Demand for Illinois Basin coal is expected to grow faster than overall U.S. coal demand due to its higher heating content compared to Powder River Basin coal and a lower cost structure than Central Appalachia coal. Increased scrubbing installations (which allow utilities to burn Illinois Basin coal) should lead to additional fuel switching.

Source: Company website

The Carlisle mine produces coal with lower chlorine levels* and higher BTUs compared to a majority of Illinois Basin coal. Moreover, Sunrise can expand its customer base by offering a wide range of coals (e.g. high vs. mid sulfur content) by blending lower sulfur coal from its Ace mine (acquired in November 2012) with higher sulfur coal from the Carlisle mine.

*Chlorine is corrosive to power plants.

HNRG is one of the lowest cost producers

HNRG deserves a premium valuation due to its low cost structure. According to Energy Ventures Analysis, Sunrise Coal has the lowest cash costs of any of the public mining companies in the Illinois Basin. According to the Mine Safety and Health Administration (MSHA), the Carlisle Mine is rated among the highest in efficiency of all underground mines in the Illinois Basin based on tons per man hour.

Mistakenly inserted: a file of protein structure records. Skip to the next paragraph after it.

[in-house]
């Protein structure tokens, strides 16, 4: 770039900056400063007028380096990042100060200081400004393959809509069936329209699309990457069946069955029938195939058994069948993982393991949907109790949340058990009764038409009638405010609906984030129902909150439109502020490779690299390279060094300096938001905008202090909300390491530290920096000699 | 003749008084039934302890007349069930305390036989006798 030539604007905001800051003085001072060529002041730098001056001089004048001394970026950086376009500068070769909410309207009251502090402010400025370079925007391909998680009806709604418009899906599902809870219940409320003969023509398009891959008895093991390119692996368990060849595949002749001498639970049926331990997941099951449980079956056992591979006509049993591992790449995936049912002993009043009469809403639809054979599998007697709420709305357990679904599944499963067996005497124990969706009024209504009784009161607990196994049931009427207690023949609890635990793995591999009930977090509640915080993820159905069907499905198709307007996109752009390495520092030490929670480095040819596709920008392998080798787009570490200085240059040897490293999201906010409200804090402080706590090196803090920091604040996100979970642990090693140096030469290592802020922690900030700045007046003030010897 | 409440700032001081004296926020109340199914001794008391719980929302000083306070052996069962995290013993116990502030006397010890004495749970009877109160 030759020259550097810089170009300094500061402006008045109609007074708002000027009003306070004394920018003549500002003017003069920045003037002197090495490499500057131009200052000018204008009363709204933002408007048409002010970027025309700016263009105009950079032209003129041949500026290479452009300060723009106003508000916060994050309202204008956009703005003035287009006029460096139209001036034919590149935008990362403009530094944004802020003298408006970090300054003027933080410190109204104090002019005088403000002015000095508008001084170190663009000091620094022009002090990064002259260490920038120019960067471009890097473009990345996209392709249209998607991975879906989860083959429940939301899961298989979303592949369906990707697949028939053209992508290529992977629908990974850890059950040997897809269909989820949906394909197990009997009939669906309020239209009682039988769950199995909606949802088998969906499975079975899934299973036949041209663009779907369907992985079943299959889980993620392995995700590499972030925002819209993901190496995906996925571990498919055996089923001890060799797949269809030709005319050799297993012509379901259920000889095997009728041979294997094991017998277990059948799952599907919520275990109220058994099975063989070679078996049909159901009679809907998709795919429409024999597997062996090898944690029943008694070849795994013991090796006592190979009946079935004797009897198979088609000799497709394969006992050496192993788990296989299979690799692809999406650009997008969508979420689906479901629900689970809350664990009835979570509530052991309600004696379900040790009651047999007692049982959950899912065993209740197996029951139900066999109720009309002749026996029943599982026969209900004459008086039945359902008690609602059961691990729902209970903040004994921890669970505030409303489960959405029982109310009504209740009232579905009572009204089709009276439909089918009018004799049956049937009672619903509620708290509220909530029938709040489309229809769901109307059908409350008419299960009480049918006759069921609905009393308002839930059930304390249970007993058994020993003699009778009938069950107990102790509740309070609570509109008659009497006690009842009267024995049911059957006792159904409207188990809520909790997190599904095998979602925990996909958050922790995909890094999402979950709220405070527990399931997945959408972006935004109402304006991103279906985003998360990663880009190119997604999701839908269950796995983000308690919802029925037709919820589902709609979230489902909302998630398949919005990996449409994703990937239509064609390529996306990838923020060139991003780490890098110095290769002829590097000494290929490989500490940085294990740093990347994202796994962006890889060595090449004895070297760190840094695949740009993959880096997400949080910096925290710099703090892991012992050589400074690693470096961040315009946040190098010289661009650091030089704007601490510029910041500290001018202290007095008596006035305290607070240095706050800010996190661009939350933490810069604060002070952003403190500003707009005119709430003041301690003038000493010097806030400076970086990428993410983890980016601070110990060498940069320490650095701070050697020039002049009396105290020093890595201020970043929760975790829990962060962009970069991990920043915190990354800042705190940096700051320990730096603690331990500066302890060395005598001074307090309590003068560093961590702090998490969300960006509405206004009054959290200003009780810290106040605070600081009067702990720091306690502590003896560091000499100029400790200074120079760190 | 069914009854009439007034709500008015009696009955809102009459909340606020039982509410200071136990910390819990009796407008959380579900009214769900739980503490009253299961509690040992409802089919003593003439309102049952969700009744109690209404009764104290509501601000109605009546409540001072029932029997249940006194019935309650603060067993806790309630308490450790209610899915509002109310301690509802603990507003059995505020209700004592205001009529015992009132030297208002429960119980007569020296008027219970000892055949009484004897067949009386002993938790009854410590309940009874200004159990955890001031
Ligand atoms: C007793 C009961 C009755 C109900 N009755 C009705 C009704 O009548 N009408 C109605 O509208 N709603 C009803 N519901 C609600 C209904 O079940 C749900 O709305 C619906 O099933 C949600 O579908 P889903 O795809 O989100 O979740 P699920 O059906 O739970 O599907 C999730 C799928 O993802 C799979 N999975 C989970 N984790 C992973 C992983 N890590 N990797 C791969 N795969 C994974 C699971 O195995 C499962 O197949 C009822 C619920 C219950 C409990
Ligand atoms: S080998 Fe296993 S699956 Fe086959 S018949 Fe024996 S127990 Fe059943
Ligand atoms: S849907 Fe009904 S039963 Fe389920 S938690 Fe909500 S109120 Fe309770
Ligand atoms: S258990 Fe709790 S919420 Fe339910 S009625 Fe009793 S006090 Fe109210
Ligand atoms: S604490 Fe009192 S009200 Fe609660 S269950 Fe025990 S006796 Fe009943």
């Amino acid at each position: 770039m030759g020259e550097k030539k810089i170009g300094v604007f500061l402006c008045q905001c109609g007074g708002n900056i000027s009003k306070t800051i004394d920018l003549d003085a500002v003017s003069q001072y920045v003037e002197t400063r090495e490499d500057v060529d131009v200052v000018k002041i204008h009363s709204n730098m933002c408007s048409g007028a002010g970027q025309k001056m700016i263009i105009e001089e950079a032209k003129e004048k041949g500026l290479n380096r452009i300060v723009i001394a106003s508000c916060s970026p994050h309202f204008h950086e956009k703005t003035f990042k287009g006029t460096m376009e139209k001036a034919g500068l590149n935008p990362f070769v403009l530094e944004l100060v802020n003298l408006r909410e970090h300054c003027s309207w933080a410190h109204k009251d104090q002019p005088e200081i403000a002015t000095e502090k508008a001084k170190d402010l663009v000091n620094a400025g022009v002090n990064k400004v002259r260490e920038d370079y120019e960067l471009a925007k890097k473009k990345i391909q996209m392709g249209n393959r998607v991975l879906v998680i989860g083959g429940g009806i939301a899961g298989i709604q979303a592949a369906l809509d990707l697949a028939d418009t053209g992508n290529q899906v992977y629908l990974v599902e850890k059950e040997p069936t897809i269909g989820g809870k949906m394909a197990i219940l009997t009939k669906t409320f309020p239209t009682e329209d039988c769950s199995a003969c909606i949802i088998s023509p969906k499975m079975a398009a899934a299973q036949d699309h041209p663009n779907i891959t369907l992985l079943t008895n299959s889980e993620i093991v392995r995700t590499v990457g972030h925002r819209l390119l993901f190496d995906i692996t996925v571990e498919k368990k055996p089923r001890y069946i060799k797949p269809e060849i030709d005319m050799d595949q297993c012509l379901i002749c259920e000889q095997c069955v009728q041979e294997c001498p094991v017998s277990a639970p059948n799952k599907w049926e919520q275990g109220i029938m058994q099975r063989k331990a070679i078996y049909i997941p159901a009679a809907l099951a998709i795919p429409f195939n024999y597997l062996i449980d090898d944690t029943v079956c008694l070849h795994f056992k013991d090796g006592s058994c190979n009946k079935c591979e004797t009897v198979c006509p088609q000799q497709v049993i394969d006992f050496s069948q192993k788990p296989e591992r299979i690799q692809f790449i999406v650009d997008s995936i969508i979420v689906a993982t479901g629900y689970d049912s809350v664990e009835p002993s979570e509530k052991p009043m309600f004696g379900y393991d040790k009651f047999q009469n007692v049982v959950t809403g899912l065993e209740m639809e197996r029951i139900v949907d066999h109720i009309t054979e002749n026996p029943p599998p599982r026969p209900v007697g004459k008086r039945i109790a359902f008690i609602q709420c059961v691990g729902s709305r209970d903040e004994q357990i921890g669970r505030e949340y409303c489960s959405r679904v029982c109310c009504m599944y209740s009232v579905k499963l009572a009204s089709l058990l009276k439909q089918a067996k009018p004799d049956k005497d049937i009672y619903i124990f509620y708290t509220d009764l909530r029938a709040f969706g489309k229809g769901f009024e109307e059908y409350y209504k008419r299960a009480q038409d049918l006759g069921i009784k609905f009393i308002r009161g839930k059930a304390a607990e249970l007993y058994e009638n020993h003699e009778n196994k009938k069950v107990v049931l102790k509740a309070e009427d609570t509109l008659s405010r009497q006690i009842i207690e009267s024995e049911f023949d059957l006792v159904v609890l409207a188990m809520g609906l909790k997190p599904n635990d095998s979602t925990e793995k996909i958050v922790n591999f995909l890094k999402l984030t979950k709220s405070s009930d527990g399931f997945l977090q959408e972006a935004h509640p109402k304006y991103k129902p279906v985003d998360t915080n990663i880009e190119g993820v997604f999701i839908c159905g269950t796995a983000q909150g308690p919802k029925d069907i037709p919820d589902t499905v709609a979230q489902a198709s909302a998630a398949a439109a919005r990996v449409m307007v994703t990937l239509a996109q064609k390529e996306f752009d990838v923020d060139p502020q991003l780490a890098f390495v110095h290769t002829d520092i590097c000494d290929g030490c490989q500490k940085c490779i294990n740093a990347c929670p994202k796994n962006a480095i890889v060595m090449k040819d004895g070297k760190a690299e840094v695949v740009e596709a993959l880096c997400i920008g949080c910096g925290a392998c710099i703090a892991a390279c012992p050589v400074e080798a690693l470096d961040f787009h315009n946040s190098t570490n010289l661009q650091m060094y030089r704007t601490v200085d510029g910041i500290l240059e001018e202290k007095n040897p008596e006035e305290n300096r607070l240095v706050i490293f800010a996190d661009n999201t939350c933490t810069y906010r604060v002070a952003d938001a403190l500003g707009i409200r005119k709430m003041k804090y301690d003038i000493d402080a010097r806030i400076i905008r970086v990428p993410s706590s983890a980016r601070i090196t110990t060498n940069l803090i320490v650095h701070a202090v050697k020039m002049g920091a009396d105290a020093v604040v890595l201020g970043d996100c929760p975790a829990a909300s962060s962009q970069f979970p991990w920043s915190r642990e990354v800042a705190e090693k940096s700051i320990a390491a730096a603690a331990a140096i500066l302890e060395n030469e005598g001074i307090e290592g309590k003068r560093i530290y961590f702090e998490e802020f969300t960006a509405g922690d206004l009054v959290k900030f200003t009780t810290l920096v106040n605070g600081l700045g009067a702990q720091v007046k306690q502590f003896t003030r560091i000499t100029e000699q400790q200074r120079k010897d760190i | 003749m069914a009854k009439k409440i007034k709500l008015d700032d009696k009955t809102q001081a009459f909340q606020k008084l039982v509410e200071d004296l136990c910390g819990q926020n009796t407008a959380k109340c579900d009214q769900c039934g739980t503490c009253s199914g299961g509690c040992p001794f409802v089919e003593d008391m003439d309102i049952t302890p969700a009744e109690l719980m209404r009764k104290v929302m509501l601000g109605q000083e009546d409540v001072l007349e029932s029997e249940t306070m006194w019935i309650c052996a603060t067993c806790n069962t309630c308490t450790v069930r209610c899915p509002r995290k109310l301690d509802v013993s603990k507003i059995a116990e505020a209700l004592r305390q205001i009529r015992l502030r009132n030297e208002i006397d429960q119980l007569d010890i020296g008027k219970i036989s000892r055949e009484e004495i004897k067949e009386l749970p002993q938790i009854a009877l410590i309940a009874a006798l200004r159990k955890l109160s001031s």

Sunrise Coal developed the Carlisle mine completely in-house, which resulted in low maintenance costs, less equipment downtime, greater efficiency and overall development costs up to a third less than competitors. The proposed Bulldog mine will use the same approach.

Its mines and reserves are strategically located next to its customers and provides a competitive advantage through lower transportation costs.

There are no old mine properties to reclaim (other than the Howesville mine expected to be completed by the end of 2015), which results in a significantly lower level of capex compared to competitors.

Revenue and cash flow visibility provide return of capital to shareholders